Finals Analysis: Heat, Lakers on collision course


dirk nowitzki
Dallas Mavericks forward Dirk Nowitzki will be out at least six weeks after knee surgery. AP Photo

Forget the Dream Team. How about a dream matchup. More than 20 years after Michael Jordan and Magic Johnson squared off, could we finally see the NBA’s top two stars hold court in The Finals?

The consensus among prognosticators pegs Miami’s LeBron James, widely considered the league’s best player, to meet the Lakers’ Kobe Bryant, the co-active leader in titles with five, for the title next summer.

“King James” and his cohorts ruled the court in last year’s strike-shortened NBA season. Competition for the throne stiffened over an intriguing summer.

A number of contenders court titles as the NBA season tips off. Apologies to the other 28 teams, but the Heat and Lakers alone constitute the prime suspects when it comes to copping the championship trophy come June.

James pulled off the rare triple feat of Most Valuable Player in the regular season and NBA finals, a championship, and Olympic gold medal last year.

Miami loaded up his supporting cast by acquiring former Seattle Supersonics (now Oklahoma City Thunder) teammates in sharpshooters Ray Allen and Rashard Lewis to a potent trio of James, Dwyane Wade and Chris Bosh.

The Lakers showed how the rich indeed get richer, grabbing first-team All-NBA center Dwight Howard, and two-time MVP point guard Steve Nash in a pair of summer blockbuster moves. The Lakers starting five of Nash, Howard, and a trio with eight NBA titles between Bryant, Pau Gasol and Metta World Peace, rivals any in the league.

Other teams figure to make their case.

Oklahoma City’s 25-and-under nucleus of Kevin Durant, Russell Westbrook and Serge Ibaka make the Thunder prime contenders to get back to the Finals, although the trade of James Harden to Houston cracks the door even more for the Lakers.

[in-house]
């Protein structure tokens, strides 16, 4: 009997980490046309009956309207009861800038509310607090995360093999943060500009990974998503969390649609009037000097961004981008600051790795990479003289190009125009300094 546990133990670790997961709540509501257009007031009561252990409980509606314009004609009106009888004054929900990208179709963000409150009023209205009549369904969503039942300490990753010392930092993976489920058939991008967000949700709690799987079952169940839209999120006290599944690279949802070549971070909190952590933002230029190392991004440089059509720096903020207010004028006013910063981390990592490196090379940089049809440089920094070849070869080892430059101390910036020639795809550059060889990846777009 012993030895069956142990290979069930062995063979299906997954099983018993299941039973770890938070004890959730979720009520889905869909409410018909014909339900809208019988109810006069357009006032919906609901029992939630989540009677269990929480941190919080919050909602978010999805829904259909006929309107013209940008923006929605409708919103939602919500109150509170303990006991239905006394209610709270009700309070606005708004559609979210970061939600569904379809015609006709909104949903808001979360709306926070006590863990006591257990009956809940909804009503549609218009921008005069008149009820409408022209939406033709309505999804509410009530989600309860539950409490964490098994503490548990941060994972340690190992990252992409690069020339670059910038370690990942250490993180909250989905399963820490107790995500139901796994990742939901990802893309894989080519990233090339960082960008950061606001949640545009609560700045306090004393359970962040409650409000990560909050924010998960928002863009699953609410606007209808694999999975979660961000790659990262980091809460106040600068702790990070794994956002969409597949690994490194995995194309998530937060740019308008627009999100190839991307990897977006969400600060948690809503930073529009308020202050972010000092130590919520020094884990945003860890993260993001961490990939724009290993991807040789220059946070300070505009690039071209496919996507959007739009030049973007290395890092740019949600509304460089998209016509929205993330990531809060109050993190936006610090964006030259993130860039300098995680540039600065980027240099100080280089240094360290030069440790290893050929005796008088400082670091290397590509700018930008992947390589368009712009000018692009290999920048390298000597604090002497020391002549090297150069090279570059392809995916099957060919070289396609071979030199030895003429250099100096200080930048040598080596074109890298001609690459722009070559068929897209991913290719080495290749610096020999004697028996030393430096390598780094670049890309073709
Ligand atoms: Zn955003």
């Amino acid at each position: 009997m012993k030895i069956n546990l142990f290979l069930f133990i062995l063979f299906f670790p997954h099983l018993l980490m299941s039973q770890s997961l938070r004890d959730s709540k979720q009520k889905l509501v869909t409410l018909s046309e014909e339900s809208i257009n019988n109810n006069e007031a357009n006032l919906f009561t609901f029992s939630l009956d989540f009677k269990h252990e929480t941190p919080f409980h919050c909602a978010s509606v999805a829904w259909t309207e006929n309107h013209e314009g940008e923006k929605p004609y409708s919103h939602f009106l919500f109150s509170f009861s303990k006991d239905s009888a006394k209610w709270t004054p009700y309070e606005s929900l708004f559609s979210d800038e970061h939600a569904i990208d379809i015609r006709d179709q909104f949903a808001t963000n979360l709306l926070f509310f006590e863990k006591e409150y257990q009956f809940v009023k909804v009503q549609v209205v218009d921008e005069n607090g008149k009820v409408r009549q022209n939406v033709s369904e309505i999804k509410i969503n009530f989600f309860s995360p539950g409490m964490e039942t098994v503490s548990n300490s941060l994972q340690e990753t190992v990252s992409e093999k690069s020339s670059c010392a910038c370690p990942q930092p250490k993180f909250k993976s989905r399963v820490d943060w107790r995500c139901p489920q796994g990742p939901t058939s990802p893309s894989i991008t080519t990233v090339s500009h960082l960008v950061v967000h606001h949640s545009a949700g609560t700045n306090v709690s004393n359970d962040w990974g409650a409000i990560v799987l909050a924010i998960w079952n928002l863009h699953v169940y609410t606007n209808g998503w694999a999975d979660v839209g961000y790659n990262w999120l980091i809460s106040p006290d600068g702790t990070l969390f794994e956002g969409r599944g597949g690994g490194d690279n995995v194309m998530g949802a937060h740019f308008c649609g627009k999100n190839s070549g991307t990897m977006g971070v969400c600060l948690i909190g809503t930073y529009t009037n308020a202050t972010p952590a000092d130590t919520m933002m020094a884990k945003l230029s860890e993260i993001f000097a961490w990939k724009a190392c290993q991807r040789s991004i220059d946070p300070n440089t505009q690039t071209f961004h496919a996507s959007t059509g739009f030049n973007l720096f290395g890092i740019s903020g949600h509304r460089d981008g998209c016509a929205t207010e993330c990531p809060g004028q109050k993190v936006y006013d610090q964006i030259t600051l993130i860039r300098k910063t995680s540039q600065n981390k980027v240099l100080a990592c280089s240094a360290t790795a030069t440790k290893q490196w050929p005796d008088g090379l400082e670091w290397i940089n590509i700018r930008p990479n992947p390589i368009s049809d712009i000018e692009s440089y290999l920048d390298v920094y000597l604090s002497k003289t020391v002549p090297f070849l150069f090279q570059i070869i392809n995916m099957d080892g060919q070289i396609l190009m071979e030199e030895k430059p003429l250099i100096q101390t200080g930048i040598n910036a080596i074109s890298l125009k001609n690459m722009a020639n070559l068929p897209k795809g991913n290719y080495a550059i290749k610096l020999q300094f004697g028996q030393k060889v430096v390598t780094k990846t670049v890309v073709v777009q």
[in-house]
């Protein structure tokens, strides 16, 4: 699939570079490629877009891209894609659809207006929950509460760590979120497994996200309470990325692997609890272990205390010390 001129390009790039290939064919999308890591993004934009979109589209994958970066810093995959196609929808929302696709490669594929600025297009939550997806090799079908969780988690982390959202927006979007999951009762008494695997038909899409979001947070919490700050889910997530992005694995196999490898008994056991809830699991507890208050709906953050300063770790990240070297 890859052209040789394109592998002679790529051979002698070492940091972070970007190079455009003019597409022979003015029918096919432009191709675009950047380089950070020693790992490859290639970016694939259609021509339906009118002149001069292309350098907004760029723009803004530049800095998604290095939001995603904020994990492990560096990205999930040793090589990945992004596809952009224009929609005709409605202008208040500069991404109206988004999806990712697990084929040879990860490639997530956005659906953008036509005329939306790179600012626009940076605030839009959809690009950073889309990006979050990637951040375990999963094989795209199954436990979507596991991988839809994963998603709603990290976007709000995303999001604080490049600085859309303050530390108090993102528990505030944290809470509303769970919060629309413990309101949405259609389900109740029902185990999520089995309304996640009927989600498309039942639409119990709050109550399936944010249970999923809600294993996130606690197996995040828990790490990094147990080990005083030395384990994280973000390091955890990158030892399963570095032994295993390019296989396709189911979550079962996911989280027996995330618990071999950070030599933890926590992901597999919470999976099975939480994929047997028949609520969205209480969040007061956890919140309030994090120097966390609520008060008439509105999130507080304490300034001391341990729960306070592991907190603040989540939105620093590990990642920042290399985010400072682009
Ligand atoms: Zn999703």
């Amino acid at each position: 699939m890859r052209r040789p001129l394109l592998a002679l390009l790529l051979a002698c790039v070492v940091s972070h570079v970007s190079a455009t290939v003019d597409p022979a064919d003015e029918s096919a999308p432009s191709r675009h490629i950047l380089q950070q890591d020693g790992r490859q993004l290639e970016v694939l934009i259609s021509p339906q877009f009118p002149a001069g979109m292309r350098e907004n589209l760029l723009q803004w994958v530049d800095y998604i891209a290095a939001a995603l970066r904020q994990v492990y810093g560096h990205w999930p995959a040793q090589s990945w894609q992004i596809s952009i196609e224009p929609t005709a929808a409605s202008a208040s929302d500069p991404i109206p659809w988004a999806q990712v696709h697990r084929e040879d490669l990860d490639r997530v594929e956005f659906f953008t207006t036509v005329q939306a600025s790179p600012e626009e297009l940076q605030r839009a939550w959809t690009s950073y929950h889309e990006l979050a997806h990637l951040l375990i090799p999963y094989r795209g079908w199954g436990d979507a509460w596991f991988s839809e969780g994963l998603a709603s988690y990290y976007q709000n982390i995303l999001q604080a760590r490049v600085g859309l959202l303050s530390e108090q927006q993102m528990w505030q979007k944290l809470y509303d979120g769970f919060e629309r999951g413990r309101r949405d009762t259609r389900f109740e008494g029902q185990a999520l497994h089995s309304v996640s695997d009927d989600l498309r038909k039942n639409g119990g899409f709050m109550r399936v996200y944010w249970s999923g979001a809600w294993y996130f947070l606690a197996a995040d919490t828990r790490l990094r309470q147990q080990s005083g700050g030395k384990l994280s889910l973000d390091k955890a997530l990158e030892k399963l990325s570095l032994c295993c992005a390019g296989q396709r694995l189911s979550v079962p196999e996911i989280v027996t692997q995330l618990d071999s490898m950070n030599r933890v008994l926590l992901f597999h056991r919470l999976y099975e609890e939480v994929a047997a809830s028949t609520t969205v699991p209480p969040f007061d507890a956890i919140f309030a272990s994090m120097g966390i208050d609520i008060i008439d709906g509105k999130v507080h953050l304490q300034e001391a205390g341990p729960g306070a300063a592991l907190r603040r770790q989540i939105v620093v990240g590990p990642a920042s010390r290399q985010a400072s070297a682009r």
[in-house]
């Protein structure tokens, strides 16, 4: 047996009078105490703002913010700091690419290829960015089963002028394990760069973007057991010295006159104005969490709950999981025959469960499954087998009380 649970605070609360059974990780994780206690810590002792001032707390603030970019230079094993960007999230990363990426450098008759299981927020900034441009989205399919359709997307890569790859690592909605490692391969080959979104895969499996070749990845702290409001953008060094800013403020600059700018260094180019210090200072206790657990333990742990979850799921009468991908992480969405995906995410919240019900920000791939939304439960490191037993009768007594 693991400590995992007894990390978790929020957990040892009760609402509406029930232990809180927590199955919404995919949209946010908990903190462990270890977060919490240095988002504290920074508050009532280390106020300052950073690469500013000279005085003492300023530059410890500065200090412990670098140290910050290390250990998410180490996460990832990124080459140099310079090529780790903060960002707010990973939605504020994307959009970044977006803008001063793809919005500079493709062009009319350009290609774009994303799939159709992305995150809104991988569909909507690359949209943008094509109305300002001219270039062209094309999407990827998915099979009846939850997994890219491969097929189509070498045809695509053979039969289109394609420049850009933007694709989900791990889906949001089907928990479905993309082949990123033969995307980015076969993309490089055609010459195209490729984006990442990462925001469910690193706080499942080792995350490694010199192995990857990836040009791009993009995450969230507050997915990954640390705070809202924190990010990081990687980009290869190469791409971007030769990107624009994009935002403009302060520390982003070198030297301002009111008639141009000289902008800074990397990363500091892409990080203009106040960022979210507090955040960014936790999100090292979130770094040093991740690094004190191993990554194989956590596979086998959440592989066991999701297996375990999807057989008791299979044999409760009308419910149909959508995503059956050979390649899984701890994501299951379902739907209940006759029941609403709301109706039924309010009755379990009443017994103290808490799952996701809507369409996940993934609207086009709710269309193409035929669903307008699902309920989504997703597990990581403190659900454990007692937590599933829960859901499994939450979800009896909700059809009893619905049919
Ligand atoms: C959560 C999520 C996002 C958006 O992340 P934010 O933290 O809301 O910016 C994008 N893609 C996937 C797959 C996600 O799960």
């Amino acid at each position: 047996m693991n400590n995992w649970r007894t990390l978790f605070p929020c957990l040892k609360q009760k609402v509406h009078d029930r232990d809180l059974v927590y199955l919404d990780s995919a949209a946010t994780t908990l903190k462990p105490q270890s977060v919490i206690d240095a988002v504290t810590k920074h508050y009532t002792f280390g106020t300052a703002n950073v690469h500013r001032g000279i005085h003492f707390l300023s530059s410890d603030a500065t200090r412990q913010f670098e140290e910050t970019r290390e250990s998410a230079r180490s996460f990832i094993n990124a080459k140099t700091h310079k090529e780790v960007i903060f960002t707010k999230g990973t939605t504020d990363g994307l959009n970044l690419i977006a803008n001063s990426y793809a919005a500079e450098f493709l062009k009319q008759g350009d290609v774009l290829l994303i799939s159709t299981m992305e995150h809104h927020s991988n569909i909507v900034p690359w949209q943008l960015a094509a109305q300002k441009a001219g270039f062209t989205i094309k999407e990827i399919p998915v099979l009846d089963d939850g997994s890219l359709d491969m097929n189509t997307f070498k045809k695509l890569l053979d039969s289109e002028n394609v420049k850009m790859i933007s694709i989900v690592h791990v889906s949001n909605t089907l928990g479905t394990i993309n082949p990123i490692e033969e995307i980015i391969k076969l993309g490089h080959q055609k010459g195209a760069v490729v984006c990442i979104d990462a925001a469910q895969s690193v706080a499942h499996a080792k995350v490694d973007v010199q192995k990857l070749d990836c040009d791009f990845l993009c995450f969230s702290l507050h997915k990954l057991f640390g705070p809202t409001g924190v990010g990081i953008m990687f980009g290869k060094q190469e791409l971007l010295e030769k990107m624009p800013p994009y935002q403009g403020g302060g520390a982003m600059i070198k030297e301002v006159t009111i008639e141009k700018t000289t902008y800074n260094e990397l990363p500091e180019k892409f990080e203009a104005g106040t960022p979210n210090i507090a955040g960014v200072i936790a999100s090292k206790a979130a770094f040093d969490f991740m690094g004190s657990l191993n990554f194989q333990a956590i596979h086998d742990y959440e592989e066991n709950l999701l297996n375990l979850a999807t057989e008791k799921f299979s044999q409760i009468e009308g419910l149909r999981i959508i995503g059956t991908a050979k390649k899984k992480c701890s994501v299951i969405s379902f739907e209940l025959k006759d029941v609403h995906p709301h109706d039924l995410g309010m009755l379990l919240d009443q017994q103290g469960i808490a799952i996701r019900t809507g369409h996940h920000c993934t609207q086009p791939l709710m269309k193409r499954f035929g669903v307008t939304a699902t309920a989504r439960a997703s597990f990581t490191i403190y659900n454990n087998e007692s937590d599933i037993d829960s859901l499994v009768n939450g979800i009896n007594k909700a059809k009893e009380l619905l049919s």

San Antonio’s chemistry, coaching (Gregg Popovich) and unchanged core (Tim Duncan, Tony Parker, Manu Ginobili) deserve mention, however, age continues to be a question.

The Los Angeles Clippers center their aspirations around a pair of all-stars in Chris Paul and Blake Griffin, but they face a stiff enough challenge being city champions before thinking NBA title.

For all their talent, the Heat lack a standout center, but won without one last year. For all their talent, the Lakers lack proven chemistry, with their projected starting five playing together only once in preseason. The Heat have youth on their side, being the more athletic team; the Lakers have size on theirs, capable of not only matching Miami on star power, but beating them in the frontcourt.

Potential roadblocks stand in the way, as with any favorite. But the roadmap to The Finals figures to go through Los Angeles and Miami.

If nothing else, the possible dream season avoided a nightmarish start, like last year that wiped out two months of action.

Now if only the two favorites can make all the hoopla a reality.

NBA Predictions 2012-13

Champion

Los Angeles Lakers over Miami Heat

MVP

Dwight Howard, Los Angeles Lakers

Division winners

Atlantic - New York

Central - Indiana

Southeast - Miami

Northwest - Oklahoma City

Southwest - San Antonio

Pacific - Los Angeles Lakers

Texas Teams

Mavericks - 8th, West. An all-new backcourt (Darren Collison O.J. Mayo) and hobbled frontcourt (Dirk Nowitzki, Chris Kaman) amount to several question marks for one of the NBA’s most consistent franchises.

Rockets - 10th, West. How far the Rockets blast off depends on how their new guards (Jeremy Lin, James Harden) adjust to being the main options after playing on star-studded rosters last year.

Spurs - 4th, West. Perhaps the biggest threat to the Lakers and Thunder out West, the Spurs showed they have something left in the tank while leading the league in wins last year, and the conference in victories the year before.